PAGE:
National Electrical Code Top Ten Tips: Article 250 -- Grounding
by Mark Lamendola
Based on the 2017 NEC.
Please note, we do quote from copyrighted material. While the NFPA
does allow such quotes, it does so only for the purposes of education
regarding the National Electrical Code. This article is not a substitute
for the NEC.
These are the 10 Article 250 items we deem most important, based
on the pervasiveness of confusion and the potential costs of same.
- 250.1 helps you overcome a very common problem. Most
folks are so overwhelmed by 250 that they immediately
get lost when confronted with it. However, it’s divided into 6
logical groupings of information and 250.1 tells you
what those are. See also Figure 250.1.
Looking in the Table of Contents in the front of the NEC is also helpful, as you can get an idea of how Articles break down. You can also get an idea of how they relate to each other, since they tend to be grouped (take a look at the sequence of Article names headings in Chapter 3 for a really good example).
- 250.2 clarifies things by defining "Effective
round-fault current path," Ground fault," and
"Ground-fault current path." These definitions, if
understood, are not enough for proper application of grounding. You
also need to understand the grounding-related definitions in NEC
Article 100. Those are bonding (and variations) and grounding (and
- 250.3. Another source of panic and confusion when
dealing with 250 is that many other NEC Articles apply.
The discussions on this issue during the NEC 2002 revision process
was on how to address the concern that the NEC is "too
complicated" (as if electricity is simple?) and "all of
the related information should be in one place" (which would be fine
if every application were identical). NEC Table 250.3 handles this
issue quite nicely, by providing an substantial cross-reference.
- 250.4. This details the general requirements for
grounding and bonding. It begins by distinguishing between, and
giving requirements for, five categories of grounding: Electrical
system grounding, Grounding of electrical equipment, Bonding of
electrical equipment, Bonding of electrically conductive materials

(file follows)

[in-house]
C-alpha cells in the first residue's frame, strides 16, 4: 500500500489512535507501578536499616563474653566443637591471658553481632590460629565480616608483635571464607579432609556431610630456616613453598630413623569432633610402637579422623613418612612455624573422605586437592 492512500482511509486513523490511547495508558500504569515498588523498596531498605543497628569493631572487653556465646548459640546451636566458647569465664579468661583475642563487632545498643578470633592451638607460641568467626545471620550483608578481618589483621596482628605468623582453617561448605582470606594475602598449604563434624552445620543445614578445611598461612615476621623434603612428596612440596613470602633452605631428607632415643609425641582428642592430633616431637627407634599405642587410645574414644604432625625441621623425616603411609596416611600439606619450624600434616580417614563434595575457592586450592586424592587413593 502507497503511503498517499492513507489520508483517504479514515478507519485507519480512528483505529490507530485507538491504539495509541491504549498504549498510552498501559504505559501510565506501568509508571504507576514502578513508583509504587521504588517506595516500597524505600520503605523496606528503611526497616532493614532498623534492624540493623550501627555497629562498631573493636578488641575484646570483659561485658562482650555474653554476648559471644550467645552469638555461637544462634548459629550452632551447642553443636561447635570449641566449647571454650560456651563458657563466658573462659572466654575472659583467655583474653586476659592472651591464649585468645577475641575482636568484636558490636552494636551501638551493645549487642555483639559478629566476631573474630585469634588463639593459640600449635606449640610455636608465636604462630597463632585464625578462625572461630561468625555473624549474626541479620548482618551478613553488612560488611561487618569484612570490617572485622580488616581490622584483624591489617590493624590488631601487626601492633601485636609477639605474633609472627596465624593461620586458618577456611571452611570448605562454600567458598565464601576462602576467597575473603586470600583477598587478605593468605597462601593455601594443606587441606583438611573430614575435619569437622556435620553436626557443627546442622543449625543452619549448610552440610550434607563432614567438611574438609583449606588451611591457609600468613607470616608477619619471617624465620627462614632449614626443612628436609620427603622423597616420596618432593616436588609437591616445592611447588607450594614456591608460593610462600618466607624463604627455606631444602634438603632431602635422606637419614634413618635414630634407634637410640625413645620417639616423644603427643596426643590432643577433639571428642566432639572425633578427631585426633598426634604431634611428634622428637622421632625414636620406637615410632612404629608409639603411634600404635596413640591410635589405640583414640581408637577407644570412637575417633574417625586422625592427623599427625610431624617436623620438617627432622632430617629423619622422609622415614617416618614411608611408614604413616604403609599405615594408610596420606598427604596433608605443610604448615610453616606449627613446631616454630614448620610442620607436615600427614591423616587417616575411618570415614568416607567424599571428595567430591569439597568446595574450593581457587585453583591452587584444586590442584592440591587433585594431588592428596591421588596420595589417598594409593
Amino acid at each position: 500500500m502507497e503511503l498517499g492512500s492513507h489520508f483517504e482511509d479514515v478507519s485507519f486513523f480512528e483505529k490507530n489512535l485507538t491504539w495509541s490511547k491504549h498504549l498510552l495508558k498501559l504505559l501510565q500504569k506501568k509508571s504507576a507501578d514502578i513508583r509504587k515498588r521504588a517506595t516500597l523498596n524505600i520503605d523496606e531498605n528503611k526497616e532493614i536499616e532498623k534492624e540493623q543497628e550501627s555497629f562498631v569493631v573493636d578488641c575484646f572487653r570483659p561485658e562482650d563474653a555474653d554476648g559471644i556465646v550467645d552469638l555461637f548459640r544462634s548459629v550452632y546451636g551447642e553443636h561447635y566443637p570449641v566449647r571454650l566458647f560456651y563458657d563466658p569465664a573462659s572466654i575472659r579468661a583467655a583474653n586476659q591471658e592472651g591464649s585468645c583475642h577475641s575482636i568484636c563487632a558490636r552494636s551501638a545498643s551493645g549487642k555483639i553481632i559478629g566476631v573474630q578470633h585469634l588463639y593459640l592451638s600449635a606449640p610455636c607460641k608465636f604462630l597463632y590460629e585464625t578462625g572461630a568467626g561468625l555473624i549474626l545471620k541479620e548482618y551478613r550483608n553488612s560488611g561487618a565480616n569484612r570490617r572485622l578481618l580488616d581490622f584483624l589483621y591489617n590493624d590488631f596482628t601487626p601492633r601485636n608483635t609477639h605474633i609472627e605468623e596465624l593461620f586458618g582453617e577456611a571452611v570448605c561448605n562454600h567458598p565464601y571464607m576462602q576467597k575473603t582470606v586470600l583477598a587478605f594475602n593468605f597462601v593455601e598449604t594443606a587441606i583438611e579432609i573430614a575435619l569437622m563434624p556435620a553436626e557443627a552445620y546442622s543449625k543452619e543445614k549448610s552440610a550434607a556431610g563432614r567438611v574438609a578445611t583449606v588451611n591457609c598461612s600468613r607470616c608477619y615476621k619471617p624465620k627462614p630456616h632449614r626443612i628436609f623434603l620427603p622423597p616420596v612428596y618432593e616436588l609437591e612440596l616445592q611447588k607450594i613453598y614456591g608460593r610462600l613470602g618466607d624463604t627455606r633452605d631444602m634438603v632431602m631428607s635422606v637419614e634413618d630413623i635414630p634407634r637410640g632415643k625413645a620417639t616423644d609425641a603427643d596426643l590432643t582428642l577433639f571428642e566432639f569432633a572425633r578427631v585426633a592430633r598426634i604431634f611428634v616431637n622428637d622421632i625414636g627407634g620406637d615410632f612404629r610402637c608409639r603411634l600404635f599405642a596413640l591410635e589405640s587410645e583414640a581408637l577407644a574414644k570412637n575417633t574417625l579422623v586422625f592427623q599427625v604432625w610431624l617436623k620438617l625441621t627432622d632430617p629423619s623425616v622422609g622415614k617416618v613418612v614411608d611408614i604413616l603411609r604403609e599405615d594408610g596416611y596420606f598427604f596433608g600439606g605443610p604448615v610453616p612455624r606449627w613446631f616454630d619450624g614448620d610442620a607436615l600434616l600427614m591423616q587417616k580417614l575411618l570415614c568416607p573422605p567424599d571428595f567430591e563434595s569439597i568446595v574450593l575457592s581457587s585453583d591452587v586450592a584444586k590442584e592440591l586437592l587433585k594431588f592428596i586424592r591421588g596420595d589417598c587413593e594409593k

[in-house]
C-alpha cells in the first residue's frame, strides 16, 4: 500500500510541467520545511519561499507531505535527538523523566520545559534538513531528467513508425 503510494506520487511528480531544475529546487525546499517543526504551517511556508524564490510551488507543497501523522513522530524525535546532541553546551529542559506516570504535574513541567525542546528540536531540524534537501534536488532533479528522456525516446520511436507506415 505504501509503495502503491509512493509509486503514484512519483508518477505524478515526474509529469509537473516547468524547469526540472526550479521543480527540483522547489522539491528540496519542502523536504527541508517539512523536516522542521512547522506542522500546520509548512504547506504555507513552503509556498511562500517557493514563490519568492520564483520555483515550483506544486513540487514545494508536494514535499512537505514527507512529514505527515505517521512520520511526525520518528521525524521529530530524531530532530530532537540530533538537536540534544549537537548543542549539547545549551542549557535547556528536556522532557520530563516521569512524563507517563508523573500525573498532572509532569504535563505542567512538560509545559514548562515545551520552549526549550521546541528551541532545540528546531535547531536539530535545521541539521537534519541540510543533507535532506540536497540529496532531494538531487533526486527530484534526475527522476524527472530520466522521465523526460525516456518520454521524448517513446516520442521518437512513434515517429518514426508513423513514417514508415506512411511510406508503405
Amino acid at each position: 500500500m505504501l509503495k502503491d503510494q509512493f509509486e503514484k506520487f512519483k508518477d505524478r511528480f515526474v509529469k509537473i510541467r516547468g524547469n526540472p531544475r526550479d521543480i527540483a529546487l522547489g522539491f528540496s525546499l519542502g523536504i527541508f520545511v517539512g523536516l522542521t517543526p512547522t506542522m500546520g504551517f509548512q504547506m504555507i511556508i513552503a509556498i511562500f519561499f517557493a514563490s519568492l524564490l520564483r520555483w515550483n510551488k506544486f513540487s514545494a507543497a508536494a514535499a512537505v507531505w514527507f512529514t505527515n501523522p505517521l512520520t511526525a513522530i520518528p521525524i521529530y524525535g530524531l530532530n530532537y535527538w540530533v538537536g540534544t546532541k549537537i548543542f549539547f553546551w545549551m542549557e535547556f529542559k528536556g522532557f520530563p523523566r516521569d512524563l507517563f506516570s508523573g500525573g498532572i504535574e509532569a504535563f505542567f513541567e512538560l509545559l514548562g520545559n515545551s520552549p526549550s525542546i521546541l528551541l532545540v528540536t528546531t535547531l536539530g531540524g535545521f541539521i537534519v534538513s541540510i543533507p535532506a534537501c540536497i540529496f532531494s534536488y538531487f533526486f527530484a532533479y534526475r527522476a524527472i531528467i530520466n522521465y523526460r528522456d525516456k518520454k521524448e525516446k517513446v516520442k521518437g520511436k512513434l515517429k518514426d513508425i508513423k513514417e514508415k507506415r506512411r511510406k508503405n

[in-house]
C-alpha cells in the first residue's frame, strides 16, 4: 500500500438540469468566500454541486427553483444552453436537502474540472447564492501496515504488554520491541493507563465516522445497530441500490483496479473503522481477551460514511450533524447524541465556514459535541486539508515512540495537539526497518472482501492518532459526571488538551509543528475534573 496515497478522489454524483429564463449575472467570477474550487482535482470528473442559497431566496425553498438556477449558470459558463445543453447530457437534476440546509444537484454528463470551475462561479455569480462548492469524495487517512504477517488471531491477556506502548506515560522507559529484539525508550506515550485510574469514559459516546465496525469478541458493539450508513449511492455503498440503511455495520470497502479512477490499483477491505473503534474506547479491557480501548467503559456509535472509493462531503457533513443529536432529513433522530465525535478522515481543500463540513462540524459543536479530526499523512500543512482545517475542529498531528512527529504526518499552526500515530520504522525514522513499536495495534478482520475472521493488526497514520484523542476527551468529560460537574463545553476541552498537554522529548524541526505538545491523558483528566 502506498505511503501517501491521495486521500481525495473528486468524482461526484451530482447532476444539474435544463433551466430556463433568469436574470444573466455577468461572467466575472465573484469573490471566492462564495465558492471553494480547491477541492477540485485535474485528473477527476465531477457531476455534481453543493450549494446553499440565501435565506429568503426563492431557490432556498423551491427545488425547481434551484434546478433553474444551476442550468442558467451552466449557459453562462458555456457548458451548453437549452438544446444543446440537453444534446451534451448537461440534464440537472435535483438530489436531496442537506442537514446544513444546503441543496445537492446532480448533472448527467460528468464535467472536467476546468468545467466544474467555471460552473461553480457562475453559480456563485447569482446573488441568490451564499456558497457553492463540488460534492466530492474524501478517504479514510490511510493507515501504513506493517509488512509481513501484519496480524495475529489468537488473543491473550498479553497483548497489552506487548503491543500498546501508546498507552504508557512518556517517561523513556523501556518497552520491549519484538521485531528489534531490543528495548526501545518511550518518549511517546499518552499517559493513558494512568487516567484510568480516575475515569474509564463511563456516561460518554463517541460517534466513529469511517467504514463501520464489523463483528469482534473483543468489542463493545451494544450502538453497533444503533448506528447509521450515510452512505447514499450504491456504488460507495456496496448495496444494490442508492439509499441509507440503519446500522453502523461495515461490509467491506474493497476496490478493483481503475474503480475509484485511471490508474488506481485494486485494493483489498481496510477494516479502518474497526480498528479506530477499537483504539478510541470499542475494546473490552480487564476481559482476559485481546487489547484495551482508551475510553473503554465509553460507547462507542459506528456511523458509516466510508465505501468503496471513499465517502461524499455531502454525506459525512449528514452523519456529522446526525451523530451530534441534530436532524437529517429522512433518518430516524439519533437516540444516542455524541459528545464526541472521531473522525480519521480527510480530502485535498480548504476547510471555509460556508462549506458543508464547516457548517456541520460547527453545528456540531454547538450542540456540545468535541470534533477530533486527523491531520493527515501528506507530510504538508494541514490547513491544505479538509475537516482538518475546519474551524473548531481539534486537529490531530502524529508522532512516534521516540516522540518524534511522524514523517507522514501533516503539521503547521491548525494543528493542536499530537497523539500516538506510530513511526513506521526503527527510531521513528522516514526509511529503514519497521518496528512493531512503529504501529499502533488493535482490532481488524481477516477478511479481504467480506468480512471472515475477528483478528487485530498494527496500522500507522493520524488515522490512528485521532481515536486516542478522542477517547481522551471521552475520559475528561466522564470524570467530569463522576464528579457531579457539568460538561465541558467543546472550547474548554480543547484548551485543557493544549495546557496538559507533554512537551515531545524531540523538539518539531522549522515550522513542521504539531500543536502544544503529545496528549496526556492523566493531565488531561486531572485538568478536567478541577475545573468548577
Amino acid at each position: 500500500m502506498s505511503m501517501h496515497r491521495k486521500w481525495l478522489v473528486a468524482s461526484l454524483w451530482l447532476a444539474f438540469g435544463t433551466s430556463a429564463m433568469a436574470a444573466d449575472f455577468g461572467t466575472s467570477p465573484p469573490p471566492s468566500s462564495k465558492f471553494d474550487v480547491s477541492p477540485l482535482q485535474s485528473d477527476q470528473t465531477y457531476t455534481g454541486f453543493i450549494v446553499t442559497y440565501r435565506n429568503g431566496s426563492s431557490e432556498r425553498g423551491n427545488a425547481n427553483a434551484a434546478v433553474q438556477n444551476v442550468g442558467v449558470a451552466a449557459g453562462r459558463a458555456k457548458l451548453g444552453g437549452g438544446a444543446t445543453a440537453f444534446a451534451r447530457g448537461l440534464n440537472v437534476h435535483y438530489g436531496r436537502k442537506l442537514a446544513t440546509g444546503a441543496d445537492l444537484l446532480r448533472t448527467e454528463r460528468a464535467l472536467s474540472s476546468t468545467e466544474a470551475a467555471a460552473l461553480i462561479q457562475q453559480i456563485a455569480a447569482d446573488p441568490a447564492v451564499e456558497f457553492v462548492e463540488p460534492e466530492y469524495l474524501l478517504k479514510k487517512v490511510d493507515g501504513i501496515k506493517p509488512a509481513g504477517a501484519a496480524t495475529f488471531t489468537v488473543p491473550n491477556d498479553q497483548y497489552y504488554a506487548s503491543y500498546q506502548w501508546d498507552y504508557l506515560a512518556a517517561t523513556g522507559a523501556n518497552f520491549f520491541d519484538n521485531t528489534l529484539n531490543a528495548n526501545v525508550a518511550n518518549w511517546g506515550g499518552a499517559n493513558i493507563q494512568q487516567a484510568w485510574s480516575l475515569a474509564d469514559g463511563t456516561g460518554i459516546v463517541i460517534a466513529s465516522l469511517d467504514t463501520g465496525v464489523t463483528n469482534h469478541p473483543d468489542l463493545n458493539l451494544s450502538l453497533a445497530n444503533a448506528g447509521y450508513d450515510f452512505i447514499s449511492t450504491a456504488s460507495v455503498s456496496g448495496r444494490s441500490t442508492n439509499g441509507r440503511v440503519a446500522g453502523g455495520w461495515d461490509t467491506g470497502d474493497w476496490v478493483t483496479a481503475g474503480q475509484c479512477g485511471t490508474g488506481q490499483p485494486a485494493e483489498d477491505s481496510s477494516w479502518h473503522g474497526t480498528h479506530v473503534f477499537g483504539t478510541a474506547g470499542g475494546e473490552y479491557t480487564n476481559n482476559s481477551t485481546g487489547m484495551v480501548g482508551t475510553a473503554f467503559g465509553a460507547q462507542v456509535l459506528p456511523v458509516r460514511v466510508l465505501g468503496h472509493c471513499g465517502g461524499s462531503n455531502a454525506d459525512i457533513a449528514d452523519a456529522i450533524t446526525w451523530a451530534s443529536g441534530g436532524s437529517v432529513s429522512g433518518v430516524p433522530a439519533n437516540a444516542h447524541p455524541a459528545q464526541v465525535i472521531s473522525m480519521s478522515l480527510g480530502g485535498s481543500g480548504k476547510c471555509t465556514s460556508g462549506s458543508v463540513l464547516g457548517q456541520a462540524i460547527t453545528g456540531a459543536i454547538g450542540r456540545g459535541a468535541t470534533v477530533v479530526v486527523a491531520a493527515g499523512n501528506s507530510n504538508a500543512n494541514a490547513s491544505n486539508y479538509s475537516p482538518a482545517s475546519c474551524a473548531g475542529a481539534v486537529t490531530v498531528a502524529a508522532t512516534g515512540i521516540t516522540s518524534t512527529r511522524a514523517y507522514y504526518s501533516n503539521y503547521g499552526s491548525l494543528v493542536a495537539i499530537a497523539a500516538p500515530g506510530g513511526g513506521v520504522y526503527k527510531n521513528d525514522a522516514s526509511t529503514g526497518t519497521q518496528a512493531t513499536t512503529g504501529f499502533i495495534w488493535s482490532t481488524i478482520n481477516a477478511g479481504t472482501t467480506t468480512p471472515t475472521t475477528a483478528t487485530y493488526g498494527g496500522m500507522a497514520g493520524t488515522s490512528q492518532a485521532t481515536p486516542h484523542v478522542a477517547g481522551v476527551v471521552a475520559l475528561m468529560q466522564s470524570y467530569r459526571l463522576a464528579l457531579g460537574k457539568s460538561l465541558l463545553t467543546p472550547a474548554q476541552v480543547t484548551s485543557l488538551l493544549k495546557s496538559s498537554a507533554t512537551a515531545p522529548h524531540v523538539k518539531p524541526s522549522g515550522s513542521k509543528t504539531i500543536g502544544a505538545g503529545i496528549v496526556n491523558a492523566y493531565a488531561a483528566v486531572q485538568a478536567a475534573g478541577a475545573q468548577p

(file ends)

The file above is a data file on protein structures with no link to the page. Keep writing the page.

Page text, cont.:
and other equipment, and Effective ground-fault current path. It
also identifies and gives requirements for four categories of
ungrounded systems. Figure 250.4 is a great visual for seeing which
Parts of 250 apply to various aspects of grounding.
- 250.6 addresses another fundamental concept of
grounding. That is, the prevention of "objectionable current
flow over the grounding conductors or grounding paths."
- 250.24(A) says, "A premises wiring system
supplied by a grounded ac service shall have a grounding electrode
conductor connected to the grounded service conductor, at each
service…." Electrons are always trying to get back to the
source, not (as many wrongly believe) to ground. The rest of 250.24 details requirements for
doing this for different applications.
- 250.28. You need a main bonding jumper. "For a
grounded system, an unspliced main bonding jumper shall be used to
connect the equipment grounding conductor(s) and the
service-disconnect enclosure to the grounded conductor of the system
within the enclosure for each service disconnect. There are two
exceptions to this, but in no case can you use the earth as your
bonding jumper—its resistance is simply too many orders of
magnitude too high.
- 250.34 discusses portable and vehicle-mounted
generators. A good reference for understanding why these would
differ from stationary systems is IEEE-142.
- 250.52 gives the requirements for grounding
electrodes. This is a more complex topic than most people think.
IEEE-142 gives a thorough theoretical treatise of it. The NEC just
gives the minimal requirements for safety.
- 250.58 instructs us to use "the same electrode
for grounding conductor enclosures and equipment in or on that same
building." The concept of "separate ground" is
nonsense. Two good sources for more information on this are Soares
Book on Groundingand IEEE-142.
We could easily address 10 more "top tips" for Article 250.
For example, Section V on Bonding has plenty of good information.
However, the purpose of this article is to cover fundamentals in a quick
and easy-to-read manner.
To gain a solid understanding of 250, you need to set aside a specific amount of time each week—maybe
a 30-minute study session every other night, or maybe fifteen minutes at lunch
each day—and tackle one Section at a time. Supplement that by reading Soares
Book on Grounding and IEEE-142.
Check out this grounding